The Terre Haute Sanitary Board is continuing to seek unpaid debt and it declined Tuesday to write off more than $193,000, at least for now.
Some, or even most, of that money may not be collectible, but the board would like to know why, and it tabled a motion to remove it from collection efforts.
“We have not gotten any response and, for whatever reason we have not filed [lawsuit], not entered into payment terms and we have greatly exceeded our 180-day threshold” for collection on these past sewer bill accounts, Brad Spiedel the city’s director of information technology and wastewater utility specialist, told the board.
The board in 2017 began targeting “irrecoverable” debt, considered older than three years, as well as unpaid sewer bills and fees that do not meet requirements of a property tax lien.
At the time, the city had more than $440,000 in debt dating back to early 2013.
The board entered into an agreement with Terre Haute law firm Sacopulos, Johnson, Sacopulos to act as a debt collector, with the collector paid from fees added to delinquent sewer bills.
Since that time, the board has recovered about $63,000, Spiedel said.
The write-off debt considered by the board, spread over 70 accounts, are among the first batch sent to the law firm in September 2017, Spiedel said.
The debt owed by individual accounts ranged from $8,900 down to $1,000. That debt has now been “pulled back” from the collection firm for action to declare as a write-off, Spiedel told the board, adding he expects other debt to be also considered by the board as a write-off.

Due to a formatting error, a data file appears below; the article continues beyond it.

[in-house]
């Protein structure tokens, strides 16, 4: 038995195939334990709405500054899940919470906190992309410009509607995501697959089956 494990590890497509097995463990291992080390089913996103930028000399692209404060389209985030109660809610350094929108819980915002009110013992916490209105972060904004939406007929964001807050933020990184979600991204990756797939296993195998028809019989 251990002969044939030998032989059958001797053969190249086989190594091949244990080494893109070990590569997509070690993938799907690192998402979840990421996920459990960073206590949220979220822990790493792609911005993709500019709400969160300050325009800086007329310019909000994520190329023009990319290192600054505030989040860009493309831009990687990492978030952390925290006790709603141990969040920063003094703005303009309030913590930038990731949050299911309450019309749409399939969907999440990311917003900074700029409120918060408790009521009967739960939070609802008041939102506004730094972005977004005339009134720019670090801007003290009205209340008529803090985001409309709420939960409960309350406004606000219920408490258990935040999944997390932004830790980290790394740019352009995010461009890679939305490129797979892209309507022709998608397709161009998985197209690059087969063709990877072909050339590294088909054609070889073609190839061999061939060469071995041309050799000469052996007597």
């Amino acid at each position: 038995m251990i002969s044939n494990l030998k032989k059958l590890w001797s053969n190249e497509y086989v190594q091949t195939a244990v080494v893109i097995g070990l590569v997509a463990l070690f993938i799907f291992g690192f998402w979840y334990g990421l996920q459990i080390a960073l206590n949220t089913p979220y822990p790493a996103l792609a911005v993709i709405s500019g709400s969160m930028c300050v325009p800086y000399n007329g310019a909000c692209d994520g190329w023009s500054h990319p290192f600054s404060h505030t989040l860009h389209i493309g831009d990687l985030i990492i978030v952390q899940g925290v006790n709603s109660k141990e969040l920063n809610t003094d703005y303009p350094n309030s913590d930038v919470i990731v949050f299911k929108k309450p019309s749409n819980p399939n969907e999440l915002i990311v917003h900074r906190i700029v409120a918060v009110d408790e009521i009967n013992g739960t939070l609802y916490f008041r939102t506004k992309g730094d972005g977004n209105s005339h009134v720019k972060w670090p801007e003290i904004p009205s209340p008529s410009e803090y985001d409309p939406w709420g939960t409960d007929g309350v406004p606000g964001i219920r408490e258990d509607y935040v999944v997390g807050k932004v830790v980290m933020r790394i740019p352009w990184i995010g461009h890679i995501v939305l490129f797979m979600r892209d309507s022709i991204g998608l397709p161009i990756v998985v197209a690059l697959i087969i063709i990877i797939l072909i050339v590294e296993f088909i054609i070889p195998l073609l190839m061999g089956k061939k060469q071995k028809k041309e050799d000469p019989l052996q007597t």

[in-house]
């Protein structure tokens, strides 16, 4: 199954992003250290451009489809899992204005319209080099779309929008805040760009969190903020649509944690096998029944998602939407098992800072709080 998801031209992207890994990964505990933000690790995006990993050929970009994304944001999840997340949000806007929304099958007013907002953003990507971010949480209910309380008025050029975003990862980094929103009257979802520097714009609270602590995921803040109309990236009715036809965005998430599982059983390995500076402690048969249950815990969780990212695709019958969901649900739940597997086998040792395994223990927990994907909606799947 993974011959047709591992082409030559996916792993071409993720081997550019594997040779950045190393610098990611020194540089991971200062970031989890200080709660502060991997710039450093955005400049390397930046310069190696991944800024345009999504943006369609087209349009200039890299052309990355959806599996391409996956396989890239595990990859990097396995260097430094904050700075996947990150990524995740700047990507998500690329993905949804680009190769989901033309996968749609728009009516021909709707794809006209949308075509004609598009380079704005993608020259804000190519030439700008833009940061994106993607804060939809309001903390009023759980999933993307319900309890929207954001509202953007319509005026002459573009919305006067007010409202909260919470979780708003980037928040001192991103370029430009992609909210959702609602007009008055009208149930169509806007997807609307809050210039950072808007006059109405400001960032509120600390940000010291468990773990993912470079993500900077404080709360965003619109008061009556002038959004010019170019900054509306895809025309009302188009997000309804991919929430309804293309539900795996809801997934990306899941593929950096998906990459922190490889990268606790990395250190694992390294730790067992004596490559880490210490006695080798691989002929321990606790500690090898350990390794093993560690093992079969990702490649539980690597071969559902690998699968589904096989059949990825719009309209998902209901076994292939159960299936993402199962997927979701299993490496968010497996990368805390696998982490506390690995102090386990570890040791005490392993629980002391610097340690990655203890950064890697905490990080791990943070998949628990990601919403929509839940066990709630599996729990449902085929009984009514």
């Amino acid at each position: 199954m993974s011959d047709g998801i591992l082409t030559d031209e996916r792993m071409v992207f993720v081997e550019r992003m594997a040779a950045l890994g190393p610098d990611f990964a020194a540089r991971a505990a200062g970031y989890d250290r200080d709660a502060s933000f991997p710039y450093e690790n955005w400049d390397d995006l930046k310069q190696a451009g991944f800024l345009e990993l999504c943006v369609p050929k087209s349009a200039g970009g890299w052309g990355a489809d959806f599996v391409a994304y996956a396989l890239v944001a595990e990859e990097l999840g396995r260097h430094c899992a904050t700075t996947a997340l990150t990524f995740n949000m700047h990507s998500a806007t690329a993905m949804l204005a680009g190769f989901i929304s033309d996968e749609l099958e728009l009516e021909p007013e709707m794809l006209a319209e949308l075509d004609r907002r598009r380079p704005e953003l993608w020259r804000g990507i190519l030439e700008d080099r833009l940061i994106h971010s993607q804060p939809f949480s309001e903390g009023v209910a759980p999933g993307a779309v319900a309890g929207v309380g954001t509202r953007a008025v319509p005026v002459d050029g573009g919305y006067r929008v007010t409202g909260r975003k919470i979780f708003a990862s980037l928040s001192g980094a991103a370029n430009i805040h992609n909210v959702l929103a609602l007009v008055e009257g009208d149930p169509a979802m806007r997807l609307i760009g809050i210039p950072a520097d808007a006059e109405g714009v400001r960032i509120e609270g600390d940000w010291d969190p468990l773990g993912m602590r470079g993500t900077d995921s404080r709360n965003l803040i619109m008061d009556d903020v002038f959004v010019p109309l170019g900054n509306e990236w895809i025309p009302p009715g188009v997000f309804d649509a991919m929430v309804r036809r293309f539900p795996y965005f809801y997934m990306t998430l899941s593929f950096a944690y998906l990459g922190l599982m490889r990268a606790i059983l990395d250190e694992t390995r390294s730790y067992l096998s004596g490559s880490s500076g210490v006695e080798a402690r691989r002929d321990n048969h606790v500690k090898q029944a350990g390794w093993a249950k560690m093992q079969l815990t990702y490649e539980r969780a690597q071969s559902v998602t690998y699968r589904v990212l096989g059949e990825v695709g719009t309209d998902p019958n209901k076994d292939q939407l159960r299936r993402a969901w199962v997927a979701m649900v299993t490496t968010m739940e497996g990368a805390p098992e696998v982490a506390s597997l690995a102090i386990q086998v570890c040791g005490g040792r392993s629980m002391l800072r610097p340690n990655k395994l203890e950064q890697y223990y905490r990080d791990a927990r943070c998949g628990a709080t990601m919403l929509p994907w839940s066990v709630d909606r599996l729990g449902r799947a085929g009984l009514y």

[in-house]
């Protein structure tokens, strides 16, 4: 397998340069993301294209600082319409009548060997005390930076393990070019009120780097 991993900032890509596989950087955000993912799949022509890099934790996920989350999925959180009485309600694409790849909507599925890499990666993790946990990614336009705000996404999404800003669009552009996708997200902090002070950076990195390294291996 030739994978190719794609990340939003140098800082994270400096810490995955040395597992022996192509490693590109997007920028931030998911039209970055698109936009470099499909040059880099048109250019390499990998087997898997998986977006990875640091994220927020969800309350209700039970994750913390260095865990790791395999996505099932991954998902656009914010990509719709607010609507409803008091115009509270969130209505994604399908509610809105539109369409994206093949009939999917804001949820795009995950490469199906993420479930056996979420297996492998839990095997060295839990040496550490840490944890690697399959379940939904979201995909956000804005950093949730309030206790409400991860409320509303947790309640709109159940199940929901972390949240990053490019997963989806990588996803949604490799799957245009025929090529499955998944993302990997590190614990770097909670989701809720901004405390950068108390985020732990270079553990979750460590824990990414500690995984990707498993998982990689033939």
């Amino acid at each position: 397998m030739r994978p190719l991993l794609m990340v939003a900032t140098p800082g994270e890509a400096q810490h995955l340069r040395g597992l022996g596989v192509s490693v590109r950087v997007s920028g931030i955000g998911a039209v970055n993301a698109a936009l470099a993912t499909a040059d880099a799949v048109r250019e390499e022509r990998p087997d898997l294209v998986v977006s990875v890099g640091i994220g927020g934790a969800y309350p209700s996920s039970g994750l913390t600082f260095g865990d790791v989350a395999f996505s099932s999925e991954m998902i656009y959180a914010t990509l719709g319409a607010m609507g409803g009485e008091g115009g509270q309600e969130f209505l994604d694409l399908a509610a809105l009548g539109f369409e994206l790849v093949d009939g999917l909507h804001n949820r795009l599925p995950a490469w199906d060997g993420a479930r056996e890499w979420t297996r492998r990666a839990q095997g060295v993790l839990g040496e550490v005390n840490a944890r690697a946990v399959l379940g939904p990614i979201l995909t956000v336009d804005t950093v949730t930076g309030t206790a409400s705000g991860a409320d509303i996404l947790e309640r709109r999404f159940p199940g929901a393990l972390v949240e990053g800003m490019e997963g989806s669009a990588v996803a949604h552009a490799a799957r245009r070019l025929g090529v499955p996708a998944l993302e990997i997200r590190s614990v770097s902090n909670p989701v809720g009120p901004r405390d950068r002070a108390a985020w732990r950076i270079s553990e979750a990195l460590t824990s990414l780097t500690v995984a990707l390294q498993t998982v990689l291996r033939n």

Board attorney Terry Modesitt asked if there were reasons stated for no legal action on some of the claims.
“That is a lot of money,” Tim Adams, board vice president, said of the total — $193,678.
Spiedel said he had no information on why lawsuits were not filed on some accounts. He told the board that reasons the debt could not be collected range from debtor’s bankruptcy; a claim going past time able to collect; or the collection agent is unable to reach persons on accounts.
Modesitt suggested the board table the issue until he could determine if lawsuits were still an option for collection. The board agreed.
In other business, the board opened three bids for a project to improve storm water drainage in two sections of Robinwood subdivision.
The bids were $527,016 from White Construction; $466,645 from Feutz Contractors Inc.; and $331,988 from Dennis Trucking and Excavating.
The board took the bids under advisement for a review by the city engineering department.
The project is to install new curbs, gutters and storm water drain on Bluebird Lane in the northeast side of the subdivision and improve a ditch and replace culvert pipes in driveways on Chickadee Lane in the northwest side. Both projects would drain storm water into Lost Creek.
The project may be done as one project this year or separated into two phases and completed next year.